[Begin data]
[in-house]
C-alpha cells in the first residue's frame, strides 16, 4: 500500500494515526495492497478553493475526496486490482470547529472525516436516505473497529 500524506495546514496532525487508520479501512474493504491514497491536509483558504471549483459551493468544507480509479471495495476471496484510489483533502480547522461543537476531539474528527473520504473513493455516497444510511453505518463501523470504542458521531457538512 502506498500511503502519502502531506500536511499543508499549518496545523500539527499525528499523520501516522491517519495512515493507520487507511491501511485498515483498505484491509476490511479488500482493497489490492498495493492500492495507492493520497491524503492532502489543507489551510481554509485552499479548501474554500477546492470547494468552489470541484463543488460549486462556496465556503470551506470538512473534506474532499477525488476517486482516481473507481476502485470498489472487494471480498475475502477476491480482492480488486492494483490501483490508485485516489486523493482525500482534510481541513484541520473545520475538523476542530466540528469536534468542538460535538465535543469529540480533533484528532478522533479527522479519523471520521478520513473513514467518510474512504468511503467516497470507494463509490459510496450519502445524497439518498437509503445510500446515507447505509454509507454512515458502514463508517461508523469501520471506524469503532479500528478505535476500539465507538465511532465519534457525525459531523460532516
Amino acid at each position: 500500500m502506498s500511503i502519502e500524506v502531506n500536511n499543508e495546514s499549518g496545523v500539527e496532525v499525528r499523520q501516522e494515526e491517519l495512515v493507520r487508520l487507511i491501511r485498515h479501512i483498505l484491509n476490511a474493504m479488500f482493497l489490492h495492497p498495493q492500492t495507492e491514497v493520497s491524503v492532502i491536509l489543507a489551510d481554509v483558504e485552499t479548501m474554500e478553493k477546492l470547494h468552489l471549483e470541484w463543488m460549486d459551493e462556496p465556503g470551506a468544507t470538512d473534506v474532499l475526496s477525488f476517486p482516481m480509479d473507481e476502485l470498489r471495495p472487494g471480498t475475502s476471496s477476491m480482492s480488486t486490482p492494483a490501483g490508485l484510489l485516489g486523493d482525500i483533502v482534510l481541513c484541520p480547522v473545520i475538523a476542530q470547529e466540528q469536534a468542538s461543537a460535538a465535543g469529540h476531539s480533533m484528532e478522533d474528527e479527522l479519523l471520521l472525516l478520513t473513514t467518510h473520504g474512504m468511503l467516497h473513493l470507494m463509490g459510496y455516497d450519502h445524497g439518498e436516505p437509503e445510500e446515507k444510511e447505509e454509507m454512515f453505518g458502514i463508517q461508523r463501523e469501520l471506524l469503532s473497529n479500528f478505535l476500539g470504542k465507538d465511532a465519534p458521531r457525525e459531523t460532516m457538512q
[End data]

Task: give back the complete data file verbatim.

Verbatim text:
[in-house]
C-alpha cells in the first residue's frame, strides 16, 4: 500500500494515526495492497478553493475526496486490482470547529472525516436516505473497529 500524506495546514496532525487508520479501512474493504491514497491536509483558504471549483459551493468544507480509479471495495476471496484510489483533502480547522461543537476531539474528527473520504473513493455516497444510511453505518463501523470504542458521531457538512 502506498500511503502519502502531506500536511499543508499549518496545523500539527499525528499523520501516522491517519495512515493507520487507511491501511485498515483498505484491509476490511479488500482493497489490492498495493492500492495507492493520497491524503492532502489543507489551510481554509485552499479548501474554500477546492470547494468552489470541484463543488460549486462556496465556503470551506470538512473534506474532499477525488476517486482516481473507481476502485470498489472487494471480498475475502477476491480482492480488486492494483490501483490508485485516489486523493482525500482534510481541513484541520473545520475538523476542530466540528469536534468542538460535538465535543469529540480533533484528532478522533479527522479519523471520521478520513473513514467518510474512504468511503467516497470507494463509490459510496450519502445524497439518498437509503445510500446515507447505509454509507454512515458502514463508517461508523469501520471506524469503532479500528478505535476500539465507538465511532465519534457525525459531523460532516
Amino acid at each position: 500500500m502506498s500511503i502519502e500524506v502531506n500536511n499543508e495546514s499549518g496545523v500539527e496532525v499525528r499523520q501516522e494515526e491517519l495512515v493507520r487508520l487507511i491501511r485498515h479501512i483498505l484491509n476490511a474493504m479488500f482493497l489490492h495492497p498495493q492500492t495507492e491514497v493520497s491524503v492532502i491536509l489543507a489551510d481554509v483558504e485552499t479548501m474554500e478553493k477546492l470547494h468552489l471549483e470541484w463543488m460549486d459551493e462556496p465556503g470551506a468544507t470538512d473534506v474532499l475526496s477525488f476517486p482516481m480509479d473507481e476502485l470498489r471495495p472487494g471480498t475475502s476471496s477476491m480482492s480488486t486490482p492494483a490501483g490508485l484510489l485516489g486523493d482525500i483533502v482534510l481541513c484541520p480547522v473545520i475538523a476542530q470547529e466540528q469536534a468542538s461543537a460535538a465535543g469529540h476531539s480533533m484528532e478522533d474528527e479527522l479519523l471520521l472525516l478520513t473513514t467518510h473520504g474512504m468511503l467516497h473513493l470507494m463509490g459510496y455516497d450519502h445524497g439518498e436516505p437509503e445510500e446515507k444510511e447505509e454509507m454512515f453505518g458502514i463508517q461508523r463501523e469501520l471506524l469503532s473497529n479500528f478505535l476500539g470504542k465507538d465511532a465519534p458521531r457525525e459531523t460532516m457538512q